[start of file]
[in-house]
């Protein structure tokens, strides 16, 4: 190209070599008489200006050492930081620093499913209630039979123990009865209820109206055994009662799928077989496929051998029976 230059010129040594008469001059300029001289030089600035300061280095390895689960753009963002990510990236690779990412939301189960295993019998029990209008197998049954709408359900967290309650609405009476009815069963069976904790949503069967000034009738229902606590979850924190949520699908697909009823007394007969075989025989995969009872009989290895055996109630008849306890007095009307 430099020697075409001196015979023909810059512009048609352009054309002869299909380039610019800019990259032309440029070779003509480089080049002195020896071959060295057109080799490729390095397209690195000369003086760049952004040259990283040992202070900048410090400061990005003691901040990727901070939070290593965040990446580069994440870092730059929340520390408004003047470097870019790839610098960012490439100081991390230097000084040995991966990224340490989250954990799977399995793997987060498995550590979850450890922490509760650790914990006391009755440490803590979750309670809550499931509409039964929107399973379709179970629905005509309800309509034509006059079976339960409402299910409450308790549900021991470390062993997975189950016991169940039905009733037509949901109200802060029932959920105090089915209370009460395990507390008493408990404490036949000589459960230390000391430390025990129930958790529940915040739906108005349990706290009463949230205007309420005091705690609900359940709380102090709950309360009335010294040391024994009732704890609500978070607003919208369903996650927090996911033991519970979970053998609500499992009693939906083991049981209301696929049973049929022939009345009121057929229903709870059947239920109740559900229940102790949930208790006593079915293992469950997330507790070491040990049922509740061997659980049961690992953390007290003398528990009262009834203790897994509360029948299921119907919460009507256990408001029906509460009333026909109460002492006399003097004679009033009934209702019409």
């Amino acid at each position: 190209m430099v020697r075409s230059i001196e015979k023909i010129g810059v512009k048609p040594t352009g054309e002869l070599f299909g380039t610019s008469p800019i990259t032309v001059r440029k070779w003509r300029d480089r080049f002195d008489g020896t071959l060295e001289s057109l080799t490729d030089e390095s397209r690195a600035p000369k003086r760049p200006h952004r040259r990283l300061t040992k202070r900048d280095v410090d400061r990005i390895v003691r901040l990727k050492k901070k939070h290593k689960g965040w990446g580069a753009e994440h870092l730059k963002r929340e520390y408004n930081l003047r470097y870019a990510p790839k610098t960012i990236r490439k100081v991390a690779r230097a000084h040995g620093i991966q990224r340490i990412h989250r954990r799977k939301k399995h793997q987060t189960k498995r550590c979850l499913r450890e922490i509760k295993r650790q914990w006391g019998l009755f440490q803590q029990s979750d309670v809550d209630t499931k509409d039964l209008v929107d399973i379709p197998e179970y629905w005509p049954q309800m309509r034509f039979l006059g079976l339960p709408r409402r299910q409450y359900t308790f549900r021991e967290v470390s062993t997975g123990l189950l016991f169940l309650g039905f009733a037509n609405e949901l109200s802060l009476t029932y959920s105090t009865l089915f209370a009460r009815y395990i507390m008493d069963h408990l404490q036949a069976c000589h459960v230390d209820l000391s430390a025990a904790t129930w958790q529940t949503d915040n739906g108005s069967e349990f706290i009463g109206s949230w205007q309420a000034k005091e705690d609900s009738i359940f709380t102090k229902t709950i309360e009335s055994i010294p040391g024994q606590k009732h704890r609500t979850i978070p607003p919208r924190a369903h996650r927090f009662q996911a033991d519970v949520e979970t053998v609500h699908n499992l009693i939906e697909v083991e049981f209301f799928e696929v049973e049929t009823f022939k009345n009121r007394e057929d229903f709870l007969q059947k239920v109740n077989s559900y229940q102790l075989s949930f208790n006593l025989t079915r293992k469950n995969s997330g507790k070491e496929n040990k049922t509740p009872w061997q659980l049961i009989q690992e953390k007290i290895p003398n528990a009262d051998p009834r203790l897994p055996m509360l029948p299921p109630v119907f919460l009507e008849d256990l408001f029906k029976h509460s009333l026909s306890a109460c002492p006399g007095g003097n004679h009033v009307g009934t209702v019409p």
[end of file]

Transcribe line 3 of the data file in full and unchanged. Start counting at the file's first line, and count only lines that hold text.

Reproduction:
């Amino acid at each position: 190209m430099v020697r075409s230059i001196e015979k023909i010129g810059v512009k048609p040594t352009g054309e002869l070599f299909g380039t610019s008469p800019i990259t032309v001059r440029k070779w003509r300029d480089r080049f002195d008489g020896t071959l060295e001289s057109l080799t490729d030089e390095s397209r690195a600035p000369k003086r760049p200006h952004r040259r990283l300061t040992k202070r900048d280095v410090d400061r990005i390895v003691r901040l990727k050492k901070k939070h290593k689960g965040w990446g580069a753009e994440h870092l730059k963002r929340e520390y408004n930081l003047r470097y870019a990510p790839k610098t960012i990236r490439k100081v991390a690779r230097a000084h040995g620093i991966q990224r340490i990412h989250r954990r799977k939301k399995h793997q987060t189960k498995r550590c979850l499913r450890e922490i509760k295993r650790q914990w006391g019998l009755f440490q803590q029990s979750d309670v809550d209630t499931k509409d039964l209008v929107d399973i379709p197998e179970y629905w005509p049954q309800m309509r034509f039979l006059g079976l339960p709408r409402r299910q409450y359900t308790f549900r021991e967290v470390s062993t997975g123990l189950l016991f169940l309650g039905f009733a037509n609405e949901l109200s802060l009476t029932y959920s105090t009865l089915f209370a009460r009815y395990i507390m008493d069963h408990l404490q036949a069976c000589h459960v230390d209820l000391s430390a025990a904790t129930w958790q529940t949503d915040n739906g108005s069967e349990f706290i009463g109206s949230w205007q309420a000034k005091e705690d609900s009738i359940f709380t102090k229902t709950i309360e009335s055994i010294p040391g024994q606590k009732h704890r609500t979850i978070p607003p919208r924190a369903h996650r927090f009662q996911a033991d519970v949520e979970t053998v609500h699908n499992l009693i939906e697909v083991e049981f209301f799928e696929v049973e049929t009823f022939k009345n009121r007394e057929d229903f709870l007969q059947k239920v109740n077989s559900y229940q102790l075989s949930f208790n006593l025989t079915r293992k469950n995969s997330g507790k070491e496929n040990k049922t509740p009872w061997q659980l049961i009989q690992e953390k007290i290895p003398n528990a009262d051998p009834r203790l897994p055996m509360l029948p299921p109630v119907f919460l009507e008849d256990l408001f029906k029976h509460s009333l026909s306890a109460c002492p006399g007095g003097n004679h009033v009307g009934t209702v019409p």